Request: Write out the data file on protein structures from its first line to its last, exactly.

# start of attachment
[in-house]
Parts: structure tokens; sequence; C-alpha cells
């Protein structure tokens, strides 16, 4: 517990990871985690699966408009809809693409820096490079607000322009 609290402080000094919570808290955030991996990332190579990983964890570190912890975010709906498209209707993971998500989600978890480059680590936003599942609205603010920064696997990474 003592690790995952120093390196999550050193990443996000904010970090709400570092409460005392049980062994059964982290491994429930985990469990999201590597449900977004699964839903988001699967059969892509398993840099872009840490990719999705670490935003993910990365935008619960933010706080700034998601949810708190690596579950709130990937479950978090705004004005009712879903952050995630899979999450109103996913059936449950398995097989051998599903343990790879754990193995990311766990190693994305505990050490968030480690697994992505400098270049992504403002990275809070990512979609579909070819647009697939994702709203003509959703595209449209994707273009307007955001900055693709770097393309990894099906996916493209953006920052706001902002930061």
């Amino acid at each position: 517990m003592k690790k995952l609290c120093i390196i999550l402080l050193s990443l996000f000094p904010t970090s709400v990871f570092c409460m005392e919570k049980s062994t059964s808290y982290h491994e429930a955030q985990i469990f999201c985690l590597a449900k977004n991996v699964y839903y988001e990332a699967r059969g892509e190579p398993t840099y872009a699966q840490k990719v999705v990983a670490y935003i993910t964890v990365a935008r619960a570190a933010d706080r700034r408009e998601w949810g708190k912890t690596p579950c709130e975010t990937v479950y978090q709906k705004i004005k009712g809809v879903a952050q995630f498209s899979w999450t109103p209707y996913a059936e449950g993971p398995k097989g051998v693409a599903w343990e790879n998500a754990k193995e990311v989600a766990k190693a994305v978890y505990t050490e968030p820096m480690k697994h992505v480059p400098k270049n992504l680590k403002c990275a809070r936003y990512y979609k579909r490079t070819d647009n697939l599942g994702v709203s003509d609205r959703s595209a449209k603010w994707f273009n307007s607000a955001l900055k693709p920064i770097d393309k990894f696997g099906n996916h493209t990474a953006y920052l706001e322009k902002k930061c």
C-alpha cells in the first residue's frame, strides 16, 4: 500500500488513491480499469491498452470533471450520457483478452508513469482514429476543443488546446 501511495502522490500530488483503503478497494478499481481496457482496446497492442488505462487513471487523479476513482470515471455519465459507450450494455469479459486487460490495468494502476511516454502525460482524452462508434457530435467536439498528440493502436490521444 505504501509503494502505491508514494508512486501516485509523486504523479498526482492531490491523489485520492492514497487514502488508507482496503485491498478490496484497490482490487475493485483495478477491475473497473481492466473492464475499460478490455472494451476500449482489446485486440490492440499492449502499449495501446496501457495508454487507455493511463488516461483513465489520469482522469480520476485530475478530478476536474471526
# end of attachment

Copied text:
[in-house]
Parts: structure tokens; sequence; C-alpha cells
């Protein structure tokens, strides 16, 4: 517990990871985690699966408009809809693409820096490079607000322009 609290402080000094919570808290955030991996990332190579990983964890570190912890975010709906498209209707993971998500989600978890480059680590936003599942609205603010920064696997990474 003592690790995952120093390196999550050193990443996000904010970090709400570092409460005392049980062994059964982290491994429930985990469990999201590597449900977004699964839903988001699967059969892509398993840099872009840490990719999705670490935003993910990365935008619960933010706080700034998601949810708190690596579950709130990937479950978090705004004005009712879903952050995630899979999450109103996913059936449950398995097989051998599903343990790879754990193995990311766990190693994305505990050490968030480690697994992505400098270049992504403002990275809070990512979609579909070819647009697939994702709203003509959703595209449209994707273009307007955001900055693709770097393309990894099906996916493209953006920052706001902002930061």
């Amino acid at each position: 517990m003592k690790k995952l609290c120093i390196i999550l402080l050193s990443l996000f000094p904010t970090s709400v990871f570092c409460m005392e919570k049980s062994t059964s808290y982290h491994e429930a955030q985990i469990f999201c985690l590597a449900k977004n991996v699964y839903y988001e990332a699967r059969g892509e190579p398993t840099y872009a699966q840490k990719v999705v990983a670490y935003i993910t964890v990365a935008r619960a570190a933010d706080r700034r408009e998601w949810g708190k912890t690596p579950c709130e975010t990937v479950y978090q709906k705004i004005k009712g809809v879903a952050q995630f498209s899979w999450t109103p209707y996913a059936e449950g993971p398995k097989g051998v693409a599903w343990e790879n998500a754990k193995e990311v989600a766990k190693a994305v978890y505990t050490e968030p820096m480690k697994h992505v480059p400098k270049n992504l680590k403002c990275a809070r936003y990512y979609k579909r490079t070819d647009n697939l599942g994702v709203s003509d609205r959703s595209a449209k603010w994707f273009n307007s607000a955001l900055k693709p920064i770097d393309k990894f696997g099906n996916h493209t990474a953006y920052l706001e322009k902002k930061c």
C-alpha cells in the first residue's frame, strides 16, 4: 500500500488513491480499469491498452470533471450520457483478452508513469482514429476543443488546446 501511495502522490500530488483503503478497494478499481481496457482496446497492442488505462487513471487523479476513482470515471455519465459507450450494455469479459486487460490495468494502476511516454502525460482524452462508434457530435467536439498528440493502436490521444 505504501509503494502505491508514494508512486501516485509523486504523479498526482492531490491523489485520492492514497487514502488508507482496503485491498478490496484497490482490487475493485483495478477491475473497473481492466473492464475499460478490455472494451476500449482489446485486440490492440499492449502499449495501446496501457495508454487507455493511463488516461483513465489520469482522469480520476485530475478530478476536474471526